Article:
Bruce Levenson’s latest project is Do Good Institute, a wing of the University of Maryland that he and his wife Karen started about 5 years ago. Since selling the NBA’s Atlanta Hawks in 2015, Levenson has begun to make Do Good Institute the new focus of his endeavors. The way this institute works is by teaching students how to lead non-profit organizations and letting them put their ideas to work. In fact some students have even taken certain ideas such as cutting down on food waste to turn it into an entrepreneurial idea befitting a non-profit food bank. Levenson is enthusiastic about what business-minded non-profit leaders can do as he himself has been a part of such efforts with Hoop Dreams and Community Foundation of Washington.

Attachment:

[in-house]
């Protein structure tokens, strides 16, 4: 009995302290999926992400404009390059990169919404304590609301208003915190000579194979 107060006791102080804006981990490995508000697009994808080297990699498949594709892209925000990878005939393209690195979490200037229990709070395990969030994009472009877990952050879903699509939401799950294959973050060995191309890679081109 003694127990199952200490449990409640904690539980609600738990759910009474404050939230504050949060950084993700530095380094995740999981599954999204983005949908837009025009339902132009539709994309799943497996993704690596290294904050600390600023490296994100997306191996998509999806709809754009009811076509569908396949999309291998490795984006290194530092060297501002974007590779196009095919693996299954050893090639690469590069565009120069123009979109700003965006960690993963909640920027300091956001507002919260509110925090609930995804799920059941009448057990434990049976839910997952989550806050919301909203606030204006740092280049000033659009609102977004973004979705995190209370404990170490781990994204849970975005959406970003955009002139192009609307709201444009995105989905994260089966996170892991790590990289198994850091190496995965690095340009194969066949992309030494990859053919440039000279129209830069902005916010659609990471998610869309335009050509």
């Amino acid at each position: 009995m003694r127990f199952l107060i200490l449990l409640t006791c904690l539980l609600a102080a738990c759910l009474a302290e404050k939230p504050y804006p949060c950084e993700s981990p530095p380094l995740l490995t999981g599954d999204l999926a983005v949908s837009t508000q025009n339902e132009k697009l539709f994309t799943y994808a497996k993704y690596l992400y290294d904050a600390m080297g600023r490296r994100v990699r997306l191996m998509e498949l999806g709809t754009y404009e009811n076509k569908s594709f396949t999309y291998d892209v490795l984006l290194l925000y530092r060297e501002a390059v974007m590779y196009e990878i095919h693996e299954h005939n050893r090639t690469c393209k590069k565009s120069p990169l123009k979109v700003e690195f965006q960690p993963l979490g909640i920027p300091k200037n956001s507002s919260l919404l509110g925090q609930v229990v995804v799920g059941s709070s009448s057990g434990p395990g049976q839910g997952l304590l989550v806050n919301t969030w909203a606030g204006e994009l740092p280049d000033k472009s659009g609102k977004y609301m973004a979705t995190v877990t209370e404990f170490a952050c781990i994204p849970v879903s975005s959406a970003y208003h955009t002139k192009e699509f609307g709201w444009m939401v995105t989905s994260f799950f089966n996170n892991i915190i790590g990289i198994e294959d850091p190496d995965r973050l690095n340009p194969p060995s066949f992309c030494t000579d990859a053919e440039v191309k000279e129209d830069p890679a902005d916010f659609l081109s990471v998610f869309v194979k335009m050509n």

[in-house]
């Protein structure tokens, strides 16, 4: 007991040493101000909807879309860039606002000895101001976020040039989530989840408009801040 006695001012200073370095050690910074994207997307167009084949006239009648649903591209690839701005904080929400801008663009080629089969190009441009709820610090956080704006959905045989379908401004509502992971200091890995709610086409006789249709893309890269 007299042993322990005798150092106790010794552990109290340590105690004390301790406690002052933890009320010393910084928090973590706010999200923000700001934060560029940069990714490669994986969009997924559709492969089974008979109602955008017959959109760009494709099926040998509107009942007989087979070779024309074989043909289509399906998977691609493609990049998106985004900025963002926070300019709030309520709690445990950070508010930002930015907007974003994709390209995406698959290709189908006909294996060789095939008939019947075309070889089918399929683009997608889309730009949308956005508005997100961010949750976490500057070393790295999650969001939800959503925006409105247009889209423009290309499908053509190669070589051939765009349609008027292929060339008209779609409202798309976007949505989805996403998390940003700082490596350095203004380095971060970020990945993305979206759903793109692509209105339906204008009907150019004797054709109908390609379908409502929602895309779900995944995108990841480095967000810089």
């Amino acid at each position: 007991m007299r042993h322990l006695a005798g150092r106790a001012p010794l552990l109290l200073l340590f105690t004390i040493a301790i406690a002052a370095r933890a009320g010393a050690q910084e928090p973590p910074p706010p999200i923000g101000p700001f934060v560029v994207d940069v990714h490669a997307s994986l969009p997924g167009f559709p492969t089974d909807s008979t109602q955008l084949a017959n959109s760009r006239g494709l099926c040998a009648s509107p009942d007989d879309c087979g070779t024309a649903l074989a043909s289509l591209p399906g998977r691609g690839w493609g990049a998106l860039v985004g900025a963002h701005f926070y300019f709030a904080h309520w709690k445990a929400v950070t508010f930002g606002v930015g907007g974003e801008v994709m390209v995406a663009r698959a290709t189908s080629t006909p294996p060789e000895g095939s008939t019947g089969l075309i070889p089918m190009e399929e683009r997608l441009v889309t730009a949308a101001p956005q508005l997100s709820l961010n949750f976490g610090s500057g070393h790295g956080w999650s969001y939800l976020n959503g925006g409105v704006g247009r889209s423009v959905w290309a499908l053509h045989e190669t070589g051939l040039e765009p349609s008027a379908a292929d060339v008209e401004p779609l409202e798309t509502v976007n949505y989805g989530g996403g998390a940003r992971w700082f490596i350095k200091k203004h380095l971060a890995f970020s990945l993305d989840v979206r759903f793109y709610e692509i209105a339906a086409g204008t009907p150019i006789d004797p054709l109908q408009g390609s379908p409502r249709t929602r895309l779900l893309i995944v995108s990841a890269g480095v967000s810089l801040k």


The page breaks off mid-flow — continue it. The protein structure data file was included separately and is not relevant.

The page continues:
Bruce Levenson comes from a Jewish background and was raised by an average middle class family in a suburb of Washington D.C. He completed a bachelor’s degree at Washington University and later got his J.D. at American University’s College of Law. His passion was in journalism and he was both a contributor and editor at the Washington Star paper for a few years. But then he and Ed Peskowitz decided to start their own private newspaper and explored the oil and banking industries. They became such successful publishers that they were able to turn their paper into a major media company known as Unified Communications Group (UCG). Levenson also started another company under UCG’s wing that became TechTarget. Source: brucelevenson.com
In 2004 Levenson entered the NBA owners’ circle when he and Peskowitz bought most of the Atlanta Hawks’ shares along with their arena and training facilities. He owned the Hawks for about 12 years and was their representative on the NBA’s Board of Governors, but then he chose to sell the team in 2015, reports ESPN. Levenson still loves basketball and has helped launch some youth basketball tournaments over the years. He also supports Jewish and Israel public relations groups including BBYO, Birthright Israel and SEED Foundation.